As far as we can judge this is a true statement. Contrary to other places where we have been this city has many tree-lined and thus shaded avenues, which makes strolling around a lot more agreeable. Then there are many sites to be seen, such as the main square, palaces, mosques, parks, musea, even of contemporary art, and the latter we consider very special in this religion-dominated and traditional country.
There's also a river running through the city, hundreds of meters wide and now completely dry. To the citizens' regret, as they told us, just a couple of days ago they dammed the river upstream in order to secure the water supply in these dry times. The river is crossed by several bridges, among which some very old and beautiful ones, especially the one with the 38 arches.
As we have not many days of cycling ahead of us we stayed here for 5 days, spending our time with leasure visits to the sites and reading.
Ramazan (z instead of d) makes it a bit more complicated. Only in the big hotels you can have food and drinks during the day, the rest is closed. But, as a matter of fact, we are surprised that there are so few cafés and restaurants here, you have to search for them with a candle. Strange in such a touristic place.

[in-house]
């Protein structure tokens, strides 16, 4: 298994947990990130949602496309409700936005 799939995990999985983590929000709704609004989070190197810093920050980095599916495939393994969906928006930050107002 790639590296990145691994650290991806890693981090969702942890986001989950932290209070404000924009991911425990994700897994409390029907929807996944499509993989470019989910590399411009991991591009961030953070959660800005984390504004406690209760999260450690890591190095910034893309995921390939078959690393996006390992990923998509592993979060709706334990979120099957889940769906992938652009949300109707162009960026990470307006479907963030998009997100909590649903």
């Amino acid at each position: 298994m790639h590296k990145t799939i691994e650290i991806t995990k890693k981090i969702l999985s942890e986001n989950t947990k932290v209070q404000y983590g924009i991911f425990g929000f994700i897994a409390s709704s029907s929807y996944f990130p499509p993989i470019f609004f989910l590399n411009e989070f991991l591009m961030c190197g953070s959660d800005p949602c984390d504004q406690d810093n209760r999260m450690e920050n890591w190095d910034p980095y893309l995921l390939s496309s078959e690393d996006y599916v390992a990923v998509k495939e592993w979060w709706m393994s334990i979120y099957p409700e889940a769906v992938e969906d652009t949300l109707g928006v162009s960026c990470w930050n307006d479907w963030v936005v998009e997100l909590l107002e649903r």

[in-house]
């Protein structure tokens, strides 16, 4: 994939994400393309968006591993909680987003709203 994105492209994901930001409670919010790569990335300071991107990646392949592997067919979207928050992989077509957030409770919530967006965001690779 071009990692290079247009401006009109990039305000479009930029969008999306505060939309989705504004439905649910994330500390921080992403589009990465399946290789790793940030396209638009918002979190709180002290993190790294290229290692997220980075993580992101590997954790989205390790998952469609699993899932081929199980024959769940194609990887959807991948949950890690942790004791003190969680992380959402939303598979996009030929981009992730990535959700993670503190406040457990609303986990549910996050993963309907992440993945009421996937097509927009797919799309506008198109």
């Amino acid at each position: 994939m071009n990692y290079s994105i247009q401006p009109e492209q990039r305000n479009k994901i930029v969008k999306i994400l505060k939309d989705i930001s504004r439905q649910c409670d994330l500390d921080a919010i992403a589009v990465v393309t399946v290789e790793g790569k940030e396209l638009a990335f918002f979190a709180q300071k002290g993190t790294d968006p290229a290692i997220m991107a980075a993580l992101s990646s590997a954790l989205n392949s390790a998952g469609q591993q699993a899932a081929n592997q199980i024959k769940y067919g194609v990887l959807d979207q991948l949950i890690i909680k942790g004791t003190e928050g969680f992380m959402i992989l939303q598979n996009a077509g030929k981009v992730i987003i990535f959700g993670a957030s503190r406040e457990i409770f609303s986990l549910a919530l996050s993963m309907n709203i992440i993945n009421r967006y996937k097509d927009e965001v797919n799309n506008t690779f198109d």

Then a general remark about the traffic: Though we have never found ourselves in danger yet, the way the Iranians drive their cars is next to lunatic. There seem to be not many traffic rules to adhere to. They just cut you short, block your path, park in the middle of the streets, open car doors or drive away without checking their mirrors, make u-turns on busy streets, ignore red lights and so on. For us Iranian traffic is the worst that we ever experienced. They themselves don't bother and they simply remain the most friendly people on earth that we ever experienced.
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